Fall play premiers in mid-November

October 19, 2017 — by Jessica Wang

The one-cast production of “You Can’t Take It with You” will premiere on Nov. 11, the first out of its four shows in the McAfee Center. Main characters Alice Sycamore and Tony Kirby will be played by senior Katie Sabel and junior Mateo Morganstern.

It’s a really simple story of two young people trying to get married, their families going to meet each other, and by the end of act two, everyone goes to jail,” said drama teacher Sarah Thermond, who directs the play.

The students are closing in on their official “off-book” day, when they are able to run through the show without a script, even before the production’s move into the McAfee Center.

“Things are moving quickly,” Sabel said. “Because it’s a one-room play, a lot of the content is just people talking to each other, especially the Sycamore family members since they’re onstage all the time.”

The cast’s rapid progress partially relates to the important aspects of the genre of the play, romantic comedy.

“A lot of key moments are families interacting, which usually means eye contact and being present in the moment,” Sabel said. “Which is hard to do when you’re reading along in the script waiting for your line to come up.”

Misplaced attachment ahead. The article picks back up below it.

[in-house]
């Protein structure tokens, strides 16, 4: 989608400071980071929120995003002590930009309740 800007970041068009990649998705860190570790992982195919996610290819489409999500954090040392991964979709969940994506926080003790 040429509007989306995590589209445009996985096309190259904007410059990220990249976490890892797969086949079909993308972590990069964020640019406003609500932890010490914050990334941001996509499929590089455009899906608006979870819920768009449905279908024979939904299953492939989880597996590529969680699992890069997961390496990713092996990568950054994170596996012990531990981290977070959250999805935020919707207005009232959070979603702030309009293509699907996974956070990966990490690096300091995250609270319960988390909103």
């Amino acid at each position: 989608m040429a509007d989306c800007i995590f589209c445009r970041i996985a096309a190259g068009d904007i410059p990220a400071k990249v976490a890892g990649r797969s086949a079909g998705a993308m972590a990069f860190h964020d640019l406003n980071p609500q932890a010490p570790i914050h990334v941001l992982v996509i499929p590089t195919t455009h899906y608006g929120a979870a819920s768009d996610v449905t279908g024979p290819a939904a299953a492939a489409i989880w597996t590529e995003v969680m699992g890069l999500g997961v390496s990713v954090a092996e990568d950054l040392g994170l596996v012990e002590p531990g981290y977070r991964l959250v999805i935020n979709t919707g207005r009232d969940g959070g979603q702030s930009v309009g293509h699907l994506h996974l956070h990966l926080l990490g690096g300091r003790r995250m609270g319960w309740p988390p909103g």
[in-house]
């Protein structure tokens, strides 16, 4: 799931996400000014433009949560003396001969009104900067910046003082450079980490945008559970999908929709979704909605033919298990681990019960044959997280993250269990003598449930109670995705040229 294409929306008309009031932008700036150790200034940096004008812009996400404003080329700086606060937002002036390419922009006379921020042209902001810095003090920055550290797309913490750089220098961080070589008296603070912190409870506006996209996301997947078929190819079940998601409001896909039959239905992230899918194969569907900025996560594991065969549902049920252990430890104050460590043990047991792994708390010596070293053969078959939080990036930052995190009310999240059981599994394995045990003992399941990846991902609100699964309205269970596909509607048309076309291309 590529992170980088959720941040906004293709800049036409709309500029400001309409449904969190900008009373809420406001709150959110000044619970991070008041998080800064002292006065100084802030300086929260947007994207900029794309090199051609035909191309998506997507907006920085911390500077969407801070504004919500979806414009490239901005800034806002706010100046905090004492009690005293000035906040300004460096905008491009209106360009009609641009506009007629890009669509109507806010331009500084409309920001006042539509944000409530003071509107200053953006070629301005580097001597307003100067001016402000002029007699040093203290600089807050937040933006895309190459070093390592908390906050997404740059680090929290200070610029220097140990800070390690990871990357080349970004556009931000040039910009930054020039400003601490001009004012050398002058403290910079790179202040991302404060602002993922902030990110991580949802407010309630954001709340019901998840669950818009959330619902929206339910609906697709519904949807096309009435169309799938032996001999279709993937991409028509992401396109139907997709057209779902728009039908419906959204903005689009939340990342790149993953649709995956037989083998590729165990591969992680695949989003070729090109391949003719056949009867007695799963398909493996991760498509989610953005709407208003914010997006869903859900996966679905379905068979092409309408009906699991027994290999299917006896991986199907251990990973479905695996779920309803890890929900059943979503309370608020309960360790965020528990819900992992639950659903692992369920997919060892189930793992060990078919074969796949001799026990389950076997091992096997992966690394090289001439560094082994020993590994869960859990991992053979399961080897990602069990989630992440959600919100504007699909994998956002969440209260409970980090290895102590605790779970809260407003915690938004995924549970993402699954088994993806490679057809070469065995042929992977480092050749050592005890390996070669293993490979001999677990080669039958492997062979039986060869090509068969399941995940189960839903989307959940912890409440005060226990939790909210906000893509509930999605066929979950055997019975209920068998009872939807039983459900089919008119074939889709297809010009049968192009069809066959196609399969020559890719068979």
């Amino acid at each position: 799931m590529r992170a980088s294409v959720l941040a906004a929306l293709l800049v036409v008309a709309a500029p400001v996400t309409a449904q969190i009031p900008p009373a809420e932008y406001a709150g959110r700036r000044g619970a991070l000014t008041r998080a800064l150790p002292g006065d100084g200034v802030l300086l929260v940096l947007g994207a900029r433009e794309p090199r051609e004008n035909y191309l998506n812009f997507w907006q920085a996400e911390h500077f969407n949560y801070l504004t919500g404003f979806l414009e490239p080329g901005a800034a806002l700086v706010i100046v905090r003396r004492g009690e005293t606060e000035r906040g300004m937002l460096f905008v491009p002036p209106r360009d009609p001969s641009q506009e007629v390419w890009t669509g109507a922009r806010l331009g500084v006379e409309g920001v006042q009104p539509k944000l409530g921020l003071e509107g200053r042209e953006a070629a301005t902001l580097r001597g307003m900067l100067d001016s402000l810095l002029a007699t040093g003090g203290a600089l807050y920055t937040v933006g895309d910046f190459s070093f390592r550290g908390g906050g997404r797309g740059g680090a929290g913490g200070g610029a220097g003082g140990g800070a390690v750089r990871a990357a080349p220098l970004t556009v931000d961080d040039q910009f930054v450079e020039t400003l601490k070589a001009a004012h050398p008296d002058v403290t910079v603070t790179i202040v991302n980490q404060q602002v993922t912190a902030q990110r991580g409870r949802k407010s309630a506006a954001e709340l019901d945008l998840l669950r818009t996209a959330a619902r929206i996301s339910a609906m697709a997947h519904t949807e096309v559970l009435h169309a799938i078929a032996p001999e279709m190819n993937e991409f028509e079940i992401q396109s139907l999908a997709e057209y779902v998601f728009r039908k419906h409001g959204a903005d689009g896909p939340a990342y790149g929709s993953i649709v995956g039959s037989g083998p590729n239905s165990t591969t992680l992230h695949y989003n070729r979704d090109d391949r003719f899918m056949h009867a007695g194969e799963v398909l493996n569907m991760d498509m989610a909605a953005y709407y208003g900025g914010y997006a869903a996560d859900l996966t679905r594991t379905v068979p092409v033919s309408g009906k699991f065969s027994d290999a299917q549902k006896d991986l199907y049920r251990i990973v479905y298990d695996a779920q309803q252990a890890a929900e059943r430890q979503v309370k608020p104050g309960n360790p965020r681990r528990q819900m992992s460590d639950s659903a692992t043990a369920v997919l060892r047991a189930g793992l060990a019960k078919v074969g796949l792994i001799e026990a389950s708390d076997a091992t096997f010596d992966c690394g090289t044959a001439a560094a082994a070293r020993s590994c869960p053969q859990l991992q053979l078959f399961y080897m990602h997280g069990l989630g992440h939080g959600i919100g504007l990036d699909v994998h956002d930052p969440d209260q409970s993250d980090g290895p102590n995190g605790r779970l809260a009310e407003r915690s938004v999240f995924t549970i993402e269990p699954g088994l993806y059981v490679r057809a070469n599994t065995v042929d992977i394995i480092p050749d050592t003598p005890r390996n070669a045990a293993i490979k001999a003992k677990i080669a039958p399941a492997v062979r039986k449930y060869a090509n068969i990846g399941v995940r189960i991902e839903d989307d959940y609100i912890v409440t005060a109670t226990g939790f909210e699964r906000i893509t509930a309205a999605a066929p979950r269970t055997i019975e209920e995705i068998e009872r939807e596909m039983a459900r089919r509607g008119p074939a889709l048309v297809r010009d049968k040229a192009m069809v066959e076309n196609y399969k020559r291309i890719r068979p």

This year’s production has the record for the largest fall play cast. Re-enactments of radio commercials from 1937 have been added as unofficial parts of the script in order to incorporate more characters and the students playing them.

The radio commercials also play a role in bringing up significant themes for the audience, such as “consumerism and capitalism, how instead we should be focusing on what makes us happy,” Thermond said.

There is a big focus on ensuring that the set designs and costumes more realistically represent the ‘30s and ‘40s, the era in which the story takes place.

During rehearsals that take place from anywhere between 11 to 20 hours per week for lead roles, Thermond stresses the importance of retaining the unique style of American theater and film at the time of the original production.

“There’s a very high energy and quick refined speech to it,” Thermond said. “So even though the play is meant to feel like a real family’s home, there is sort of a style to it that keeps it moving, keeps it energetic, and keeps it understandable for the audience.”

The play, filled with witty and sophisticated humor, lets audience members recognize and relate to just how ridiculous life can be, Thermond said.

In mid-October, cast members and sets were moved to the McAfee Center for stage rehearsals a month before the play’s opening.

“I’m really excited for people to come in and see not only all of the funny timing and all the really strong performances by the students and the school, but also the fact that all of that entertainment and fun can add up to something, and that is a really memorable message,” Thermond said.